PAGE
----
Getting to Know your Neighbours – The Townsends
From the Wychwood April/May 1981
Leslie and Winifred Townsend celebrated their Golden Wedding two years ago. Their first home was at Taynton but later they came to live among their numerous relations at Fifield and have been there ever since. Winifred kept the Post Office shop for 12 years, while Leslie worked as a stone-mason.
One of the fine houses he worked on was Burford Priory, where his creation – a fine balustrade of Bath stone – still stands today. Burford was the birth-place of Winifred, whose father, a bell-founder, cast bells which can be heard today in Burford itself as well as Taynton, Bledington and Islip. Her mother, who celebrates her 101st birthday, next month, lives in Kidlington.
In fifty years Leslie and Winifred have seen many changes in Fifield and they have some interesting photographs of festive occasions in the 19th century, when young and old gathered on the Green or at the Bowling Club. Winifred has written a poem to commemorate the destruction of three beautiful elm-trees which stood on the Green, known locally as “The Owl”, “The Biggie” and “The Gillie”.
“These trees stood many years proud and bold
Through Spring’s pale green to Autumn’s gold
They are now laid to rest by the workman’s chore
Struck by the beetle as hundreds more.”
The house next to their home was built in 1859 as a Primitive Methodist Chapel and is now the Village Hall. Just one hundred years later another house was acquired for just 3s.6d.! It was offered as First Prize in a competition set by the ‘Daily Herald’. The winner had to name the factors of House Safety in the right order.
Among Leslie’s collection of pictures is one of a hurdle-maker’s shop – one of the last in the County – and another of a fine wooden bridge spanning the land leading to the common land. It finally had to be removed because it was structurally unsound.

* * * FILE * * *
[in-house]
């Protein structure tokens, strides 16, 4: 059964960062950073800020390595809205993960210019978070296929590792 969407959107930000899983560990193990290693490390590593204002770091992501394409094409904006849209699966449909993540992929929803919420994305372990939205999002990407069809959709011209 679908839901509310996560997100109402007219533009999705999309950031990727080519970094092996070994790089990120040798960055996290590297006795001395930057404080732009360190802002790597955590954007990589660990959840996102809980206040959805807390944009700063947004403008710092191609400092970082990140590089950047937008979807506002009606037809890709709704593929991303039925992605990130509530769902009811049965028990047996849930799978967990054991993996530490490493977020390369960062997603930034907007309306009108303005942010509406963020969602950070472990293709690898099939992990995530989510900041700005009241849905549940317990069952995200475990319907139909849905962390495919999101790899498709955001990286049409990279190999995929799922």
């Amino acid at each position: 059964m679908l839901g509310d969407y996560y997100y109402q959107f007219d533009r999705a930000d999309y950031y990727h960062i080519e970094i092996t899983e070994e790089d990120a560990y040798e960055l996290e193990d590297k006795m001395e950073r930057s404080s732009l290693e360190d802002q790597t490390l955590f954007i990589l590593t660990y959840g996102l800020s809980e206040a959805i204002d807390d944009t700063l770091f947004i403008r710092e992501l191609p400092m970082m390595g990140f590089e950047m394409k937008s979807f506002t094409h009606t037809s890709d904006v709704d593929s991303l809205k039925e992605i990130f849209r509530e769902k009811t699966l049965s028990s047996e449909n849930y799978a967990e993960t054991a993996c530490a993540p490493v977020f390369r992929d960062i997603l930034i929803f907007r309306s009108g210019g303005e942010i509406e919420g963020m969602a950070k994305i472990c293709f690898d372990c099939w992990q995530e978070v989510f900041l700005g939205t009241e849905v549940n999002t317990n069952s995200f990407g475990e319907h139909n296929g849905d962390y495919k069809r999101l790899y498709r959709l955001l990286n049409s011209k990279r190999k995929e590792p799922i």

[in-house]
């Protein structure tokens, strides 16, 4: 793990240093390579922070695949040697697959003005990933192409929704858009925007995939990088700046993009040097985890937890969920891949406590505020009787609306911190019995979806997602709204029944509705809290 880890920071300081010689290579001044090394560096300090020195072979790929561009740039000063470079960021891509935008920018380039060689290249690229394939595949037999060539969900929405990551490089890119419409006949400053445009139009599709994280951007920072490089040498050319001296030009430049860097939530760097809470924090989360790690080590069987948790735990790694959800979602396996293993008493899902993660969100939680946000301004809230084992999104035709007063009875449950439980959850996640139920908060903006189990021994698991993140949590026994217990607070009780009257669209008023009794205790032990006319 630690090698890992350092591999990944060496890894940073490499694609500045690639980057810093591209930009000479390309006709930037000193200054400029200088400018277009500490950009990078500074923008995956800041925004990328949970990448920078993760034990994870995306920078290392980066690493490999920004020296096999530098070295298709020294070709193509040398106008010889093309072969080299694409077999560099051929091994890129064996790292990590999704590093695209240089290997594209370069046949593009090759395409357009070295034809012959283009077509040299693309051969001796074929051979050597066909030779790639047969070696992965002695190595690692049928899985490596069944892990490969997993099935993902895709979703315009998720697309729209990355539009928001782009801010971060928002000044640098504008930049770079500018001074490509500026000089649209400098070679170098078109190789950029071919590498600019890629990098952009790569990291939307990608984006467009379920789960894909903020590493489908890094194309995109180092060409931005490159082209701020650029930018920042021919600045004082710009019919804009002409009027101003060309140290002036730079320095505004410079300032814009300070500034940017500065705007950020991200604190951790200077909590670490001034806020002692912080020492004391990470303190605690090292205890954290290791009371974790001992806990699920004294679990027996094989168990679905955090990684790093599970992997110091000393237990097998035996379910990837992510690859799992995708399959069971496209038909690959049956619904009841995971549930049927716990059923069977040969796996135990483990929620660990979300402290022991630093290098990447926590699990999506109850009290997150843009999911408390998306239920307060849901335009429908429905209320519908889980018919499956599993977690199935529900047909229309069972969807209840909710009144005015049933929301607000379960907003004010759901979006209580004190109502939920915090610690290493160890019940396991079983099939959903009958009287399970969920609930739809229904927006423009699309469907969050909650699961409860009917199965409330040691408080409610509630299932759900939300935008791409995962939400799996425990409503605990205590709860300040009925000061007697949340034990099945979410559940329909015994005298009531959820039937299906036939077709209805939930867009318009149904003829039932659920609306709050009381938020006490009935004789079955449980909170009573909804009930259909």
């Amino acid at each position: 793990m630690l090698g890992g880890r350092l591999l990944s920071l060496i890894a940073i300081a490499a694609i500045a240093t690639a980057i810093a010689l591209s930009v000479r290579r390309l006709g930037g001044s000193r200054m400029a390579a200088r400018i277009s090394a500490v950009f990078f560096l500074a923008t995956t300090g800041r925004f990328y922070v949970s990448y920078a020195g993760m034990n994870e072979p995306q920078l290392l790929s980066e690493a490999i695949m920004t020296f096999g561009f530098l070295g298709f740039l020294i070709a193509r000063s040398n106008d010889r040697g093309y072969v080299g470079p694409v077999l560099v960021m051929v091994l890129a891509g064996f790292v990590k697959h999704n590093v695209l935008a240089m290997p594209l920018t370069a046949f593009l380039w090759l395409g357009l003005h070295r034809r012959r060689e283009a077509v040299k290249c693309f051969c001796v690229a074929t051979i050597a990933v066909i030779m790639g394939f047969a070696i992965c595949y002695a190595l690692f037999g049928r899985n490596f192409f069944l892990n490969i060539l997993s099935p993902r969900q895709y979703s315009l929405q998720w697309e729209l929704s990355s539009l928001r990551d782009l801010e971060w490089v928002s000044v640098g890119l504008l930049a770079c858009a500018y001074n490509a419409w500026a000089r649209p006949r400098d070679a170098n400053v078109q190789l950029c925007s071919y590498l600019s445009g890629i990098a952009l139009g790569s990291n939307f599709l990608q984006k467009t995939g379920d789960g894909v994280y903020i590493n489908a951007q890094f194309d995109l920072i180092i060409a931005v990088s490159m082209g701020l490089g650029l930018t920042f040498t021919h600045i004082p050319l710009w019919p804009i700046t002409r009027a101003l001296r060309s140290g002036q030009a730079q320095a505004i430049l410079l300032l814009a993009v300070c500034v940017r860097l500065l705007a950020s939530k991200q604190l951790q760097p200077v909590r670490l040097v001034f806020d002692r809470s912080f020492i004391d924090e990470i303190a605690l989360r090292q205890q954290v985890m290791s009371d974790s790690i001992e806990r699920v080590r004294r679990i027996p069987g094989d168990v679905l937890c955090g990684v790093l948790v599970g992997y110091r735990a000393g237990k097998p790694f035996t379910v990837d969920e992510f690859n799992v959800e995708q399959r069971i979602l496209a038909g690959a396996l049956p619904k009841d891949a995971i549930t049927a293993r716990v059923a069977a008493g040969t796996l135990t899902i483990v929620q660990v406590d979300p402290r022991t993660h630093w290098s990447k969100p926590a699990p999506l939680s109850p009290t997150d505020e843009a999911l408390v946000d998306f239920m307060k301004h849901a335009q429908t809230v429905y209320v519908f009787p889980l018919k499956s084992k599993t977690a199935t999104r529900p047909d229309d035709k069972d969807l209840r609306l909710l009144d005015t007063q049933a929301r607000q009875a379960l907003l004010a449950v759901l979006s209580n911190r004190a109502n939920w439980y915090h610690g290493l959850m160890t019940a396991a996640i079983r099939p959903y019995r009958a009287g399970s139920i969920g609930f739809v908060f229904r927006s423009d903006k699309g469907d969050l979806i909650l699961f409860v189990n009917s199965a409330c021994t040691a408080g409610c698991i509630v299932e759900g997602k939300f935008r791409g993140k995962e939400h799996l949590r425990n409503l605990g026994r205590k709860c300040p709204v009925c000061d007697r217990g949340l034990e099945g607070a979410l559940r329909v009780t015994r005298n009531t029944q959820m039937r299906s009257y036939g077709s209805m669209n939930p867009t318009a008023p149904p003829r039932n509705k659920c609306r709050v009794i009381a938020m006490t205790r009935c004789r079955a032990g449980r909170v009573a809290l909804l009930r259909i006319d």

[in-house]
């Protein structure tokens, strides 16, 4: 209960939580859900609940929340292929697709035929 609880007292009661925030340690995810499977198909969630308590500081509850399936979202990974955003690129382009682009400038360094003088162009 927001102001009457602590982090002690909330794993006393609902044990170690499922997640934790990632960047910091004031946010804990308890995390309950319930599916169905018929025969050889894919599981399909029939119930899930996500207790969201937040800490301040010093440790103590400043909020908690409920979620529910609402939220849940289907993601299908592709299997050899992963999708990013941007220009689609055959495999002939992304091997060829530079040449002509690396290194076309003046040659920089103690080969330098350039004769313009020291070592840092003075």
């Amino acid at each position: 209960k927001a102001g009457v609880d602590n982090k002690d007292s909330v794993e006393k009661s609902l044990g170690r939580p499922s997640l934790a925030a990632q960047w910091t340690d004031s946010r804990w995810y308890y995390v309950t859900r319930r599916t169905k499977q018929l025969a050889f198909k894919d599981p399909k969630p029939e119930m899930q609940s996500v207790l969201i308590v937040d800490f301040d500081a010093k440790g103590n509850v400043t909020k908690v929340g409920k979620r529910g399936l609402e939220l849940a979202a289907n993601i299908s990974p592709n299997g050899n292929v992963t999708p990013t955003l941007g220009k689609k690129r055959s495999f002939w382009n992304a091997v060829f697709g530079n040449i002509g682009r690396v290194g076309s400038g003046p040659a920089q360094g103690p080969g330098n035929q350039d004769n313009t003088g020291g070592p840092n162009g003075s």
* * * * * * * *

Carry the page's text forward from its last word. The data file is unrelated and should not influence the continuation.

One of the Townsends’ favourite stories concerns an elderly couple named Gee who lived in a thatched cottage by the roadside. One window overlooking the street was placed very low and some mischievous boys came along one night and white-washed it all over.
“There must have been a very heavy frost last night, Mother”, old Mr Gee was heard to say, and it was not until the ‘frost’ was still there long after the sun had reached its zenith that he began to suspect something was wrong!
This article led to a contribution from Mrs R. May Hall of Milton. She wrote:
“I was most interested to read in the April/May edition the story about Mr and Mrs Gee and the whitewashed window at Fifield, because they were my grandparents”.
At the age of eight Mrs Hall went to live with her grandmother while her mother was ill and attended Idbury School. She used to gather wood for their open fires from the woods next to “The Merrymouth” and recalls spending many happy hours on a little seat to the left of the fireplace.
Mrs Hall, who was married in Shipton Church 49 years ago, has lived in Oxford and Heathrow before returning to Milton where, she says, she has always hoped to end her days.